For every story of stunning triumph, there are still plenty of staggering loss. That Doug did not survive his battle does not mean his story contains no hope. When you think someone you love only has two weeks left, every day beyond that is another day you didn’t think you’d have with them; as days turned into weeks and weeks turned into months, despite the ravages of chemotherapy, the doctors were able to give him time. Time to read his granddaughter book after book in the crook of his arm on his hospital bed, on his couch at home. They gave him time to learn that he had a grandson who would be born the following winter, time to see him swell in my wife's belly. They gave him many hours to visit and laugh with good friends. They gave him one more summer with the woman he loved most in the world. There was time to peel back the cellophane on some terrible meals, and time in his own kitchen to cook a few great ones. There was time to think about his life, time to sit with travel books and dream of a trip to Italy with his wife, a trip that never worked out because of the aggressive chemotherapy schedule, but it was a vision that helped get him through the hardest days.

The doctors who led Doug through this battle were warriors who’d seen it time and time again, though they never gave the impression that this disease wasn’t something they could destroy in him. Doug was an electrical engineer and a unabashed computer nerd who found great comfort in charting his own progress with spreadsheets and graphs, rising and falling counts of white blood cells, hemoglobin, and platelets all of which resembled the emotional roller coaster that he and his wife described in those precarious days of treatment that followed fevers and infections but led to the possibility of a bone marrow transplant. His own scientific background helped lead Doug to a dizzying understanding of the drugs that were killing the leukemic blast cells in his bone marrow. Instead of having a patient's eyes glaze over while they described a new "gemtuzumab ozogamicin" and how it might affect "basal metabolic organ functions," the oncologists and hematologists found Doug to be a fascinated patient who held as much hope and confidence in the science as they did, often following up by reading the latest research on his laptop from the hospital bed during treatment.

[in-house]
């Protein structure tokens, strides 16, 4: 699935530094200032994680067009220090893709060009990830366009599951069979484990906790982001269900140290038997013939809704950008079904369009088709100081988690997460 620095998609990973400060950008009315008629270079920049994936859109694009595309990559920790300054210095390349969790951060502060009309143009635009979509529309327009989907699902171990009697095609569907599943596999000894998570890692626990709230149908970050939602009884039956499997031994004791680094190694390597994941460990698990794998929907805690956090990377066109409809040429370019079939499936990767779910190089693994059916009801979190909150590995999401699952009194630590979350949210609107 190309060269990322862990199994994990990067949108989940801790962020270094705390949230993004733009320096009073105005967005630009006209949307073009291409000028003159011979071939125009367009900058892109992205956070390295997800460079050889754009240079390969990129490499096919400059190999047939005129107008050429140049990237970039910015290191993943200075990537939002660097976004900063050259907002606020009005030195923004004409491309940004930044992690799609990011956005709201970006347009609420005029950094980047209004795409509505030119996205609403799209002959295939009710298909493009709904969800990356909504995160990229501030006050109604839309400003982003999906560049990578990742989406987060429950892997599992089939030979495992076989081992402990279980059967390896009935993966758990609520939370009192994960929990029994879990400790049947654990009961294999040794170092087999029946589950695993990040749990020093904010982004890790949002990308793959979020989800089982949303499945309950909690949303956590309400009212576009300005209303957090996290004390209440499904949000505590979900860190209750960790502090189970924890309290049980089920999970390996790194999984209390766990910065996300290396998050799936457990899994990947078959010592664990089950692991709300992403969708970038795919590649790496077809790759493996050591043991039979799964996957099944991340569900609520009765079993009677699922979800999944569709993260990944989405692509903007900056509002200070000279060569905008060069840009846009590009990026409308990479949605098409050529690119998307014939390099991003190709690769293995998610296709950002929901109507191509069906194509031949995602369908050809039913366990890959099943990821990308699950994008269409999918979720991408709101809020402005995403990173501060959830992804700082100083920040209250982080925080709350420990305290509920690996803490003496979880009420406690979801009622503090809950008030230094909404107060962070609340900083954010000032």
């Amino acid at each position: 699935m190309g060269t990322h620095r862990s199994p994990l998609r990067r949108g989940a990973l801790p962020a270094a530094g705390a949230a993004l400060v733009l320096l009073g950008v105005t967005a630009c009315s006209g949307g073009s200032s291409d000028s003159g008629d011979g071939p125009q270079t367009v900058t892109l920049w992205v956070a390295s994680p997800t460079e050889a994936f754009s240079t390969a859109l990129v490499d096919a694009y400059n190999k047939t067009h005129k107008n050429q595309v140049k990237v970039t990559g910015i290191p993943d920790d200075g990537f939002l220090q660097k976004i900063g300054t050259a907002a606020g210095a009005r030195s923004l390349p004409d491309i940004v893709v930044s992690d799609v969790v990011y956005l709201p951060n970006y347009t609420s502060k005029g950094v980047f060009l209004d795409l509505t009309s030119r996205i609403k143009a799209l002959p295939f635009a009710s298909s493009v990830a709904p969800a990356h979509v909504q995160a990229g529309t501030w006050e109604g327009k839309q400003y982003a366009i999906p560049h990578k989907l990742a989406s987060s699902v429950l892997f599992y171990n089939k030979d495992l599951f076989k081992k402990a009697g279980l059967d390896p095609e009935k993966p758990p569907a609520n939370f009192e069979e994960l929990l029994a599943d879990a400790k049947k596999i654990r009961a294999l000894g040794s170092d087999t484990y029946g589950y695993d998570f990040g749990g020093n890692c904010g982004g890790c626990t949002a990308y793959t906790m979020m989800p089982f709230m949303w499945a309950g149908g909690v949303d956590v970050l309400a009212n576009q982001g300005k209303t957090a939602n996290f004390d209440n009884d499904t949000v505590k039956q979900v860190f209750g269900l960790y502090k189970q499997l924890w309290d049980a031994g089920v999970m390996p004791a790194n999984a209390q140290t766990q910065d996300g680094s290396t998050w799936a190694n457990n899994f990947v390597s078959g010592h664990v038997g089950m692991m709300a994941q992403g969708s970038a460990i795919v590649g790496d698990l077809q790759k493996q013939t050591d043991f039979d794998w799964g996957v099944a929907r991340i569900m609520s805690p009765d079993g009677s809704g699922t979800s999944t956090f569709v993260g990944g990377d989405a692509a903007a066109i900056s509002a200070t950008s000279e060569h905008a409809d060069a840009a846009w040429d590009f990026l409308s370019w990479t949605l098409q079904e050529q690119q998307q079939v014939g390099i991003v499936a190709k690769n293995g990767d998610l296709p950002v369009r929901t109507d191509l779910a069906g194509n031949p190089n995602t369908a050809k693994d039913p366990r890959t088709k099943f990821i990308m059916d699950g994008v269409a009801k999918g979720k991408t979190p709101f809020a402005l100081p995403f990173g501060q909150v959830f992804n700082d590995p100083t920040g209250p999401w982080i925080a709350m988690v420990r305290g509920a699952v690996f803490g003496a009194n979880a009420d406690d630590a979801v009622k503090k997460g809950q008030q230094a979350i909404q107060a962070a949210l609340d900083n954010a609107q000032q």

To the doctors and the patient, this fight was always worth it. Hope was never fruitless. The chemo tore him down time and time again, but he fought on. Every night was another to spend with his wife at his side, while the night nurses looked the other way when she climbed up into the bed to hold him. Every day brought new messages of support and love from all around the country on his CarePage. Even at the peak of chemo side effects, Doug wrote about how wonderful a particular summer day felt on his skin.

There was a brief remission. There was the discovery of a perfect bone marrow match and a willing donor. But as preparations for the bone marrow aspiration progressed in Ann Arbor, even when hope was strongest, everything suddenly took a turn for the worse. Doug suffered a stroke and died just days before his 62nd birthday: ten grueling, blessed months after they first told us he might only have two weeks to live.

* * * * *

It's not my place to talk about grief. My mother-in-law still cries every day. She walks the Relay for Life, still keeps in touch with the doctors and the nurses who tended her husband through those months, and attends gatherings of survivors and those who lost loved ones on the same floor where her husband died.

I'll go whole days where I don't think about those months, days filled with petty worries and trivialities. Then, in the kitchen, I'll see his cookbook on the shelf, and remember all the time he'd spend on food, all the meals we ate with him. I'll remember the advice he gave during those final months. Go outside if it's warm. Hug your loved ones. Enjoy a good meal.

And then sometimes I'll take his cookbook down from the shelf, and start thumbing through the pages.

[The American Cancer Society recently asked my wife and I to write about how cancer has affected our lives in conjunction with a campaign to raise awareness about the good that this organization has been doing for 96 years. Although anyone reading this site for a while knows about the loss of my wife's beloved stepfather over a year ago, we haven't written about it much here. We are taking this opportunity to do so, knowing that so many others have similar stories, with hope that one day even the battles that were lost will be remembered for helping us get to a place where many more are won.]